The 2021 math SOL test results point to the struggles of Mecklenburg County students across all subgroups. Pass rates for Black students declined by 36 points, for White students the dropoff was 23 points, and for Hispanic students the decline was 26 points. Math pass rates for other student subgroups also plummeted: for economically disadvantaged students, by 34 points; for English learners, by 41 points; students with disabilities, 25 points; males, 26 points; and females, 31 points.

Nichols reasoned that math is a subject area requiring high-order thinking skills that take the most time to develop. “It is very difficult for teachers engaged in remote learning to get a full sense of the student’s progress,” he said. The plunge also reflects a change in math SOL tests, Nichols added: “In the past, the SOL promoted memorization much more than other skills. So now we have to go back and make up for that.”

At Chase City Elementary, students did not meet or exceed the statewide average in any of the test areas, with overall scores of 59 in English/reading, 47 in math and 34 in science. At La Crosse Elementary, students matched statewide passing rate in science with 54 percent. However, overall performance on the English/reading and math SOL tests lagged behind the state averages, with a 63 percent pass rate in English and 51 percent in math.

Average pass rates at Clarksville Elementary School were 73 percent in reading, 60 percent in math and 58 percent in science. At South Hill Elementary, pass rates were 72 percent in reading, 63 percent in science and 60 percent in math. Students at both schools performed above the state averages.

Also topping the state averages were students at the county’s four secondary schools — Bluestone High School and Middle School, and Park View High and Middle. Collective pass rates at Bluestone High were 76 percent in English, 66 percent in math and 66 percent in science. At Park View High School, pass rates were 84 percent in English, 57 percent in math and 60 percent in science.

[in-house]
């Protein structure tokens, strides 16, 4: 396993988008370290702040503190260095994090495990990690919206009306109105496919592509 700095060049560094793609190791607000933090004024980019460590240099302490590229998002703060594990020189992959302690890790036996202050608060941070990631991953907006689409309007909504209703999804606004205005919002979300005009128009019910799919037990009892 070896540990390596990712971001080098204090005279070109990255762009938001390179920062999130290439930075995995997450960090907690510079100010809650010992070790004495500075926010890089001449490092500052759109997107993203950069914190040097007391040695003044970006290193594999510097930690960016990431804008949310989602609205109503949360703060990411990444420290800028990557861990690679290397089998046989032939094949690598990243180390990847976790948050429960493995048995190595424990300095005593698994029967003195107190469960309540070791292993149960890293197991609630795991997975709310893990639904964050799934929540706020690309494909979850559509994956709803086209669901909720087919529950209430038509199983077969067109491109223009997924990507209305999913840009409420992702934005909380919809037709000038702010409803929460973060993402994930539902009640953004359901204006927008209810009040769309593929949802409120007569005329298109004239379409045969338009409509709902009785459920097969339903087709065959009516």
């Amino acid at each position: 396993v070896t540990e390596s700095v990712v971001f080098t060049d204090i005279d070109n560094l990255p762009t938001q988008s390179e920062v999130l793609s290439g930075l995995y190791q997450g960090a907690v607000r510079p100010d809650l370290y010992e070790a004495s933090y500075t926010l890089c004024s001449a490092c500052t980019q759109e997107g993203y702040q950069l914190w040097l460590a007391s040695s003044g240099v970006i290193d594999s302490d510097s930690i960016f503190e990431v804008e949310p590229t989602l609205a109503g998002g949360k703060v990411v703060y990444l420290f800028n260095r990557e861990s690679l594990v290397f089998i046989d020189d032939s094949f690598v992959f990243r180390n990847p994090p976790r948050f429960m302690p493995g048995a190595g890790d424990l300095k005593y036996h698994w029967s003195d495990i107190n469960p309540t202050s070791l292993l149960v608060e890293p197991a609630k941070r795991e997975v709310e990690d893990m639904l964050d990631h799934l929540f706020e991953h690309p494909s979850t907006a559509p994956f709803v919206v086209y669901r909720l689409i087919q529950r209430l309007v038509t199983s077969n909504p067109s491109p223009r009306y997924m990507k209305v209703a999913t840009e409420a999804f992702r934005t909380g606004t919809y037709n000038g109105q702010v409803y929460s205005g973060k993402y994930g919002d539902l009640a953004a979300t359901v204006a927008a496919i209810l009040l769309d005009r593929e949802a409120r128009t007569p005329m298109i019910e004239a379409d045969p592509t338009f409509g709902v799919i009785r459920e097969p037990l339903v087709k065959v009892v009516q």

At Bluestone Middle School, 77 percent of students pass the English SOLs, 57 percent passed in math and 73 percent passed in science. At Park View Middle, pass rates were 75 percent in English, 54 percent in math and 54 percent in science.

All students were required to take the SOL tests in school buildings last spring “to maintain testing security protocols,” according to the VDOE. While he did not have an exact number, Nichols said most Mecklenburg County students did take SOL exams for the 2020-21 academic year. Bringing students inside school buildings to take the tests, after being away much of the school year, presented challenges, Nichols conceded. “It’s really hard to get students to come to school to take tests when they’re learning virtually,” he said.

During the 2020-21 school year, approximately 35 percent of Mecklenburg County students opted for full-time remote learning at home.

Nichols attributes the decline in SOL pass rates for Mecklenburg County students more to poverty conditions than any other factor. There is also no data to account for the impact of less-than-reliable internet service on student performance over the past 18 months.

With students in the secondary grades (grades 6-12) alternating between in-person and virtual classes every other week, and with elementary students learning virtually on Fridays or opting for full-time remote learning, reliable internet service was essential to their education.

Even before the test results were published, Nichols said Mecklenburg County Public Schools is taking a proactive approach to reverse the learning losses that educators suspected would show up in the SOL outcomes.

The recent SOL results will not affect school accreditation ratings. All Virginia schools will have the rating “Accreditation Waived,” as during 2020-2021. Nichols said he had received no information on whether schools would also have their accreditations waived for the 2022-23 school year.